Verified Fetch can also resolve ENS names (opens new window) that have the Contenthash record (opens new window) set with the help of EthDNS (opens new window) (A DNS bridge to ENS names). To do so, pass a DNS over HTTP EthDNS endpoint to the dnsResolvers option, like the one provided by (opens new window):

import { createVerifiedFetch } from '@helia/verified-fetch'
import { dnsJsonOverHttps } from '@multiformats/dns/resolvers'

const verifiedFetch = await createVerifiedFetch({
  dnsResolvers: {
    'eth.': dnsJsonOverHttps(''),
    '.': dnsJsonOverHttps(''),
const resp = await verifiedFetch(

The following example uses Verified Fetch to resolve vitalik.eth (opens new window) to a CID, fetch the CID, and verify the bytes of the image from Vitalik's website:

# Supports a wide range of data types

As you may have noticed, you can use Verified Fetch to fetch a wide range of data types. Verified Fetch abstracts much of the complexity of IPLD codecs, supporting UnixFS (opens new window), dag-cbor (opens new window), and dag-json (opens new window) out of the box. This frees you to focus on your application. The text(), .blob(), and .arrayBuffer() methods will work as expected without a detailed content type.

By default, if the response can be parsed as JSON, Verified Fetch sets the Content-Type header of the Response object to as application/json, otherwise it sets it as application/octet-stream.

You can also pass the Accept header (opens new window) to override certain (opens new window) response processing to modify the Content-Type of the response. For example, you may want to fetch a dag-cbor CID with the Accept header set to application/vnd.ipld.dag-json for easier handling in JavaScript:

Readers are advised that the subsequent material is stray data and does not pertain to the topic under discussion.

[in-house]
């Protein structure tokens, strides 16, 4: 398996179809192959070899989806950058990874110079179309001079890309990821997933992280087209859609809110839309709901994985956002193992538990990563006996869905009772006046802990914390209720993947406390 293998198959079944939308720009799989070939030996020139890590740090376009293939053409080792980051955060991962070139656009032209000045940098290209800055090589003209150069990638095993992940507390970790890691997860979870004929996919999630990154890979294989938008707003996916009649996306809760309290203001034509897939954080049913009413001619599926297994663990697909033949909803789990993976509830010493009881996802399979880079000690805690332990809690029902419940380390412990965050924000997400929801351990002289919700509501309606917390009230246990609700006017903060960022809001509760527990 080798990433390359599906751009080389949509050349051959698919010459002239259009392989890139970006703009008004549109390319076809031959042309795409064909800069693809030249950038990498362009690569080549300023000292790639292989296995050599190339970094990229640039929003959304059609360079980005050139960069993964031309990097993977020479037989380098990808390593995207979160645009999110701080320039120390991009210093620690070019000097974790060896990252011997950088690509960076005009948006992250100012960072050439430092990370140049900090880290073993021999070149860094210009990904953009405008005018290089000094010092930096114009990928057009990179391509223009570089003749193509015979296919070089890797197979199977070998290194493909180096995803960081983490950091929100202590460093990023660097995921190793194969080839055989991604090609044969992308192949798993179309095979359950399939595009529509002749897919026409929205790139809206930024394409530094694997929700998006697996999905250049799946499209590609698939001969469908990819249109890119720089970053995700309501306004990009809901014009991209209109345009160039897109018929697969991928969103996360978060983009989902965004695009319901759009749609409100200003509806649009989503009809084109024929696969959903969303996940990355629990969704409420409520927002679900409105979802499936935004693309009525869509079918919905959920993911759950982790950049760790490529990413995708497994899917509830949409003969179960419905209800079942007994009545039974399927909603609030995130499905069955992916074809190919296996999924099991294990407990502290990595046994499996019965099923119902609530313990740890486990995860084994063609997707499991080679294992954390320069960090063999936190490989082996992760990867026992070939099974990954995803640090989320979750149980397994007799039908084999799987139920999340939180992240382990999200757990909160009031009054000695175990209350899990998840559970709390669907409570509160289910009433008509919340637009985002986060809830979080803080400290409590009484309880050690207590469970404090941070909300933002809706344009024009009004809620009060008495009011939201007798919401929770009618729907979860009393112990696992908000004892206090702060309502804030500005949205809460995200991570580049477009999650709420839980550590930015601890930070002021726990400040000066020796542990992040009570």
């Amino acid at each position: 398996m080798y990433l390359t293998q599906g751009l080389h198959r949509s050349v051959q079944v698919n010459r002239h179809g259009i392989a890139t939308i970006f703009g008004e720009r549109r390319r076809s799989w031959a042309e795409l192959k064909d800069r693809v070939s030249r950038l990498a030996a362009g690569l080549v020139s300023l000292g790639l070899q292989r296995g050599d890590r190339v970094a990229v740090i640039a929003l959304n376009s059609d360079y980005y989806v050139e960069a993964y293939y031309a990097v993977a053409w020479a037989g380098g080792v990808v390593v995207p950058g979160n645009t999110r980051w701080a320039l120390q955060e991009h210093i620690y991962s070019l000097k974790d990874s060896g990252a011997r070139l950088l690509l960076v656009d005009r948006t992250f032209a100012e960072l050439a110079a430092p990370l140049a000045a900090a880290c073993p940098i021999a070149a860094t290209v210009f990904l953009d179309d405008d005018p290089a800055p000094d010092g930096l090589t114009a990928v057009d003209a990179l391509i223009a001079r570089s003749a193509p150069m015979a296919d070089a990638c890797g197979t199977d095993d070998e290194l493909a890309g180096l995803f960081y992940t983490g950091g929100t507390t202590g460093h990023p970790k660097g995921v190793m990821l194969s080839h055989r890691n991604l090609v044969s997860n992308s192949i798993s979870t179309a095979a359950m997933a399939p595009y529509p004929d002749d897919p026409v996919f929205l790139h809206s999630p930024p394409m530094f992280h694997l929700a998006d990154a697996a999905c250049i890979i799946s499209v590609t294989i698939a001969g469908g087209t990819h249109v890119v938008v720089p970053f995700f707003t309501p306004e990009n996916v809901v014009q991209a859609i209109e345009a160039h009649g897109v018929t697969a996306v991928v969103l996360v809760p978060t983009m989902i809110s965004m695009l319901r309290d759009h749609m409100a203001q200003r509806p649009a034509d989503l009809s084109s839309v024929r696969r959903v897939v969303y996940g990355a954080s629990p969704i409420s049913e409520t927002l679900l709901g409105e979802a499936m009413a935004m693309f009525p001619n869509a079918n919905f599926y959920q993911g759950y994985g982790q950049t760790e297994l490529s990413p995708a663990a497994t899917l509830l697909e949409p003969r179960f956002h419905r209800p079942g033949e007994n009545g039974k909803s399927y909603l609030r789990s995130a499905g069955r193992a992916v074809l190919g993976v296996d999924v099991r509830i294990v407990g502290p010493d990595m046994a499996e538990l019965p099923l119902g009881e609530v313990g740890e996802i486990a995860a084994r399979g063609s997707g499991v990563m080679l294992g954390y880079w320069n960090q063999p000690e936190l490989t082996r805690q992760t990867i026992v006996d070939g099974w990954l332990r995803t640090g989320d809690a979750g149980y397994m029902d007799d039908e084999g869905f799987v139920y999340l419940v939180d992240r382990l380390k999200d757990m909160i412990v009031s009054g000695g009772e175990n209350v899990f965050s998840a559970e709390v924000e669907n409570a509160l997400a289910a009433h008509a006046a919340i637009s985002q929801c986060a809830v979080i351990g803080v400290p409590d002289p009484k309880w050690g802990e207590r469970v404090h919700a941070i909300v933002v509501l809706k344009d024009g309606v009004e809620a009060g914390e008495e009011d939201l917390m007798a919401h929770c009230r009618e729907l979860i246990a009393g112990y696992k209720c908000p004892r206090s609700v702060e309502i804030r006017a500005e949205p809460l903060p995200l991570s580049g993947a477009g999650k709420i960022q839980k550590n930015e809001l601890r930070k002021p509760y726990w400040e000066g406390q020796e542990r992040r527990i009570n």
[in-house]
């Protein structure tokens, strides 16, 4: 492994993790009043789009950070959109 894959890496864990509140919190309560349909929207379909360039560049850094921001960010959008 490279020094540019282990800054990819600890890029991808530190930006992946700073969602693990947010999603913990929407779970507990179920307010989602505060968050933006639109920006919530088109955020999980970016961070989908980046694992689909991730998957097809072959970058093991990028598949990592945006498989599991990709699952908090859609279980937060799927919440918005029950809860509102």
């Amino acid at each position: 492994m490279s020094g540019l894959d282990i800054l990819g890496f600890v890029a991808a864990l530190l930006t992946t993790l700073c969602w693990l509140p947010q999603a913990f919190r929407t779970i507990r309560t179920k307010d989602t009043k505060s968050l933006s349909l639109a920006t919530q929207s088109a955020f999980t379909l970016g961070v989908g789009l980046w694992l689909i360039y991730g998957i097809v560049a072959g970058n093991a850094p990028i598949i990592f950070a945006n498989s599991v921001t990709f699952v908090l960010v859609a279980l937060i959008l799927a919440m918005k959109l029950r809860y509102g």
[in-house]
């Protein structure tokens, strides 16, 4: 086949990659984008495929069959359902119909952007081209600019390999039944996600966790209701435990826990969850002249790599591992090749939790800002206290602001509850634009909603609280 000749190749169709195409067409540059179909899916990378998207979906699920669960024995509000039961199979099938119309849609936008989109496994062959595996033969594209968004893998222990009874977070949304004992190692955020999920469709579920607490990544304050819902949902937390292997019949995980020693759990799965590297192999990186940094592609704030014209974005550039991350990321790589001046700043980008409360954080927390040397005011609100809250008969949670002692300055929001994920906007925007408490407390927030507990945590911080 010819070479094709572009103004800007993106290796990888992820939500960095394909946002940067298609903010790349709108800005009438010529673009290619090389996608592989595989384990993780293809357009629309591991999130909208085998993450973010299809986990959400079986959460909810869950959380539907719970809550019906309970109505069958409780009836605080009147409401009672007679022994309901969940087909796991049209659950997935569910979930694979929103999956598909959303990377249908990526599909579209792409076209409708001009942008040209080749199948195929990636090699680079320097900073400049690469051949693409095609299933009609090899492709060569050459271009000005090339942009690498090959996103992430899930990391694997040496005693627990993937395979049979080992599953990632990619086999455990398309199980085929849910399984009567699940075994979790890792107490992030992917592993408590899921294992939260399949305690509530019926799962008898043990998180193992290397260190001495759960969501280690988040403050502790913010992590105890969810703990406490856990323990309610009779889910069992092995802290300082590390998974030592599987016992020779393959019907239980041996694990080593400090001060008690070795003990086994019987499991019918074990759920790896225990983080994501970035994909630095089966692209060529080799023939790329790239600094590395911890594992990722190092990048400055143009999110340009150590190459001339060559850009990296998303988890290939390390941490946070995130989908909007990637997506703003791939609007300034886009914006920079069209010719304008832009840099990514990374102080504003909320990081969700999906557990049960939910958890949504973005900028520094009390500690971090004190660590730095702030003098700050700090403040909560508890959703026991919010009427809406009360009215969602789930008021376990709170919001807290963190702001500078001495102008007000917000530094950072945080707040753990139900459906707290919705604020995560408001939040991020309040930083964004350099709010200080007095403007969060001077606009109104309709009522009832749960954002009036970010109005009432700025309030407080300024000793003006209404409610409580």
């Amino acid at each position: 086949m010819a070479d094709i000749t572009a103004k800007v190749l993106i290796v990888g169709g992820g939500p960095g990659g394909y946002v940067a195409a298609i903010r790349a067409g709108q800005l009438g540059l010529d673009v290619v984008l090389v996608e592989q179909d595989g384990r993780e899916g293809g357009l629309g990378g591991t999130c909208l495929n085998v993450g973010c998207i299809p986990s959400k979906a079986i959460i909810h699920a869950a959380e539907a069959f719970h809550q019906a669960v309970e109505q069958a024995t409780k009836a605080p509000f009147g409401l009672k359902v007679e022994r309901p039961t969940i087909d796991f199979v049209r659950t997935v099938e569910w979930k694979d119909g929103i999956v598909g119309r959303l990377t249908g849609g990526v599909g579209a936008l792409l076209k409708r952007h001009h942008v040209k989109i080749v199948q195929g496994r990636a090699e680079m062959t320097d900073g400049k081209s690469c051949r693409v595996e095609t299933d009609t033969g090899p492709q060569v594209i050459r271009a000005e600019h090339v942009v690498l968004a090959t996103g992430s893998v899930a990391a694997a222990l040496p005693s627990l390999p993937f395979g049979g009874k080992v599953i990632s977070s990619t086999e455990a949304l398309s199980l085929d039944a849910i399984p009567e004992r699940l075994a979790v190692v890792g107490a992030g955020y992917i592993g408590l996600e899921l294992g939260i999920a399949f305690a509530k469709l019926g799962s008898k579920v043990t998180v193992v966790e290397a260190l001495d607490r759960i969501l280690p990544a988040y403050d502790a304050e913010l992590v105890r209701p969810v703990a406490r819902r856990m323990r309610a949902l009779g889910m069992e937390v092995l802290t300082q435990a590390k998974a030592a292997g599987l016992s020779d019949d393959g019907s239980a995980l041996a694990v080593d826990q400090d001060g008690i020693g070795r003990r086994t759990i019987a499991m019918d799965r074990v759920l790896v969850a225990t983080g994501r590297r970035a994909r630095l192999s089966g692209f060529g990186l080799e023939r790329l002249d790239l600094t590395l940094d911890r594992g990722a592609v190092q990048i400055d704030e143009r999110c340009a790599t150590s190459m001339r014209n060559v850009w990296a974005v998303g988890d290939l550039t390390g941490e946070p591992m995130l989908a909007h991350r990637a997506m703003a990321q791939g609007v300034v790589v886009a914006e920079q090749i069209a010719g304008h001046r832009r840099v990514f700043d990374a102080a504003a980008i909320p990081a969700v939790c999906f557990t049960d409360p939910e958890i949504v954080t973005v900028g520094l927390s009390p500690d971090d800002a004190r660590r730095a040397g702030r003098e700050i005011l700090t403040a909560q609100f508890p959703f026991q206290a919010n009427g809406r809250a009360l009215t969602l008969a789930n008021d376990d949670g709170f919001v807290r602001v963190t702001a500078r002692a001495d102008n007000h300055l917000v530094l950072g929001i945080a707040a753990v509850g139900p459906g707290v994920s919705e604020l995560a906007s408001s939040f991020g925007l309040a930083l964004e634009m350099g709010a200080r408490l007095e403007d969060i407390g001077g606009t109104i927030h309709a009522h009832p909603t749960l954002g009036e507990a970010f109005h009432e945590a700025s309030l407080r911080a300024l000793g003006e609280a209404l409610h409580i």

Finally, since you can store any kind of file with UnixFS, if you want the Content-Type header of the Response object to be sniffed on the Magic Bytes of the retrieved binary data (opens new window), you can pass the contentTypeParser option as follows:

# Customizable

By default, Verified Fetch uses @helia/http (opens new window): a lightweight version of Helia on IPFS over HTTP with Trustless Gateways. However, you can pass an instance of Helia that is customized to your needs (opens new window). A common use-case might be when running on Node.js where you might want to lean more heavily on peer-to-peer retrieval using Bitswap over TCP. In that case, you would likely be better served by a Helia instance backed by libp2p as follows: